Westerner, The (1940)

“Don’t spill none of that liquor, son; it eats right into the bar.”

Westerner Poster

Synopsis:
When Cole Hardin (Gary Cooper) is falsely accused of stealing a horse, he stands before the bench of the infamous Judge Roy Bean (Walter Brennan). By convincing Bean that he knows Lily Langtry (Lillian Bond), a singer who Bean has an obsessive crush on, Cole manages to save his life, only to get embroiled in the middle of a nasty feud between the local cattlemen and a group of homesteaders.

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Response to Peary’s Review:

William Wyler’s historically inaccurate yet “agreeable ‘A’-budget western” successfully joins “standard western themes and confrontations with light comedy.” Gary Cooper — who, as Peary notes, has “remarkable presence as a slow-talking, quick-thinking cowpoke” — is at his laconic best, portraying a man whose very life hinges on speaking just the right combination of words, yet who never loses his cool. Brennan (brilliant and scene-stealing as always) plays the infamous Bean “as someone who is part dictator and part spoiled child– [and] who doesn’t see anything wrong with his murderous forays”. It’s disturbingly easy to laugh at Judge Bean, a real-life sociopath whose kangaroo courts caused the deaths of so many innocent men and women.

Redeeming Qualities and Moments:

  • Walter Brennan, who definitely “steals the show” as Judge Bean (and deserved his Oscar)
    Westerner Brennan
  • Gary Cooper as Cole Hardin
    Westerner Cooper
  • Hilarious rapport between Brennan and Cooper
    Westerner Brennan Cooper Rapport

Must See?
Yes. All film fanatics should see this humorous, well-written western.

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One Response to “Westerner, The (1940)”

  1. A must! A masterfully realized film.

    As the assessment states, of course, not that it’s all true… Whether you’re an FF or not, when you hear that a movie is “based on a true story”, obviously the operative word is usually “based”. To get yourself straight on what actually went down, it behooves a film-watcher to get thee to a Google search. For example, Wikipedia informs that Roy Bean did not die in a shootout but peacefully in his bed.

    But how exciting would that have been for a film? NOT! Audiences everywhere would have been falling asleep – if they were there at all.

    Sometimes the reality is simply beside the point. In many cases with fact-based stories – as is especially true of ‘The Westerner’ – we allow for what’s false for the sake of a higher ‘truth’. If the overall film makes a successful, powerful statement re: human nature, as this film immeasurably does, we have an easier time accepting inaccurate use of historical personalities when it serves to anchor a higher purpose.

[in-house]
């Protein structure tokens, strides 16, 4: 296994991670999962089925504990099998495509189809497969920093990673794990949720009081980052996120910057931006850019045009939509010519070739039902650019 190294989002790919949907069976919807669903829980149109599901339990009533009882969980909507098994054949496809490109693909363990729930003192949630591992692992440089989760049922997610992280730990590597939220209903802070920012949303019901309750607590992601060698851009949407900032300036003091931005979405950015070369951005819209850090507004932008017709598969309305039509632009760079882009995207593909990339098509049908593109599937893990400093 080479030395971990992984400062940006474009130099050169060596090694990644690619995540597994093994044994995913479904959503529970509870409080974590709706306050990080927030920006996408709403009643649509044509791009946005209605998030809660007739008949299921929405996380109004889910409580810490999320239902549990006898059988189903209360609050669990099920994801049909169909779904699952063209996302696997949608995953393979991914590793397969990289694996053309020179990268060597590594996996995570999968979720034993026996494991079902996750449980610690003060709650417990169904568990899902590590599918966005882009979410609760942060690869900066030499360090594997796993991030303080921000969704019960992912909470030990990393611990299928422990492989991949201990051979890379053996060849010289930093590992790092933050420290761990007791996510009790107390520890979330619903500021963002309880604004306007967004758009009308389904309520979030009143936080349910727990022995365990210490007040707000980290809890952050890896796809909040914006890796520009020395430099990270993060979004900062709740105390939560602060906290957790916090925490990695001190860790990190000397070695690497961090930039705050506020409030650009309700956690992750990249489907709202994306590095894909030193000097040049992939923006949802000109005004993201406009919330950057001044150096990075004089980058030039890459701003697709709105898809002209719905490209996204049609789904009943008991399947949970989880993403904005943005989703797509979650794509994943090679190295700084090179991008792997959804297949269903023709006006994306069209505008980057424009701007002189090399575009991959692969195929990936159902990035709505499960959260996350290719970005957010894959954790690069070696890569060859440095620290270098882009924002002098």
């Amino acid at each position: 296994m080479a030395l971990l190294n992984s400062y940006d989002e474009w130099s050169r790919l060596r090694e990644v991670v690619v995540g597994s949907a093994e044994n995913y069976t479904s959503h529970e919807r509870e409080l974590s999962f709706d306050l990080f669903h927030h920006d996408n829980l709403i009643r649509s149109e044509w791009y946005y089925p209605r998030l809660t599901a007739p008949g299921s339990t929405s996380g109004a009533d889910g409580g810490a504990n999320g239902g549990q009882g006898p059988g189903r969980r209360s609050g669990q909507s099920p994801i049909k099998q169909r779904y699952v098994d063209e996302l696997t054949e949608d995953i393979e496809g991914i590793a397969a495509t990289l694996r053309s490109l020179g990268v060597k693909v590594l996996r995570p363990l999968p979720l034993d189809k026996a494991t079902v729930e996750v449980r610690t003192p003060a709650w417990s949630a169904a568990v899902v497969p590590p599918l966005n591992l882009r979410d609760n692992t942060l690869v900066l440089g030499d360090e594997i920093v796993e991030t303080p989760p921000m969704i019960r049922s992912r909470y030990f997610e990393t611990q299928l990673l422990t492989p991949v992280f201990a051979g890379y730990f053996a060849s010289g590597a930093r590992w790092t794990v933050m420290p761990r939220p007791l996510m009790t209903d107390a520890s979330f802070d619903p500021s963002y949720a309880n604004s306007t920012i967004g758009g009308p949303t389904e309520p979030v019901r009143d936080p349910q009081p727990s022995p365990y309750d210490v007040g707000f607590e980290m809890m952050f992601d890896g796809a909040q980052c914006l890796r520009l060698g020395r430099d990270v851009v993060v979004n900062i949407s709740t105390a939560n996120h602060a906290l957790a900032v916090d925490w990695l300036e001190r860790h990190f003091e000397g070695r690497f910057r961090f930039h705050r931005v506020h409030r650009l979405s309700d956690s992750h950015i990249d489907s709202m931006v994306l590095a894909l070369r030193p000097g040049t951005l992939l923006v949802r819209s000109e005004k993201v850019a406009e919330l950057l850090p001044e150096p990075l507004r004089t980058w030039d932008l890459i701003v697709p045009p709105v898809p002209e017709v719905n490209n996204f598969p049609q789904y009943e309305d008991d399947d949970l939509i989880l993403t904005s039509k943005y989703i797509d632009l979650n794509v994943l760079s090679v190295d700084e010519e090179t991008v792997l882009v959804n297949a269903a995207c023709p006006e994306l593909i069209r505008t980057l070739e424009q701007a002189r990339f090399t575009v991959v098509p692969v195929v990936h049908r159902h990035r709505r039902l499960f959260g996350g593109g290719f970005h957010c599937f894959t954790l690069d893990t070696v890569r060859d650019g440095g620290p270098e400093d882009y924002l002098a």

I am not a huge fan of westerns. To me, so many of them are cookie-cutter. But every once in a while, one comes along that is not merely a western – it seems to be going for something more, which transcends the genre. This is one of those films.

    ‘The Westerner’ lays out evil, greed, backwardness, ambition, resilience and fortitude and weaves them slowly into an unexpected frenzy. In fact, the film starts off as something somewhat small and, early on, you may be apt to think the piece will develop as a simple character study and little else.

    The film will sneak up on you, though – and, when it does, it will not let you go.

    (The film does often have a light touch and humorous moments, but it is not in any way a comedy. Though I must say I found Brennan’s growing fetish for a lock of Langtry’s hair kind of hilarious, if mildly disturbing on some level.)

    I’m not sure why I say this exactly but Wyler’s direction this time out seems less obvious to me. He appears to have responded to a subtlety that the script asks for. You know he’s there, and yet you don’t. As a result, I think this is one of the director’s strongest films. And the cast is uniformly excellent (with Cooper giving one of his most impressive performances).

    Special mention goes to DP Gregg Toland’s remarkable work. (68 films – astonishing accomplishments in a 22-year career, ending with his death at 44.)

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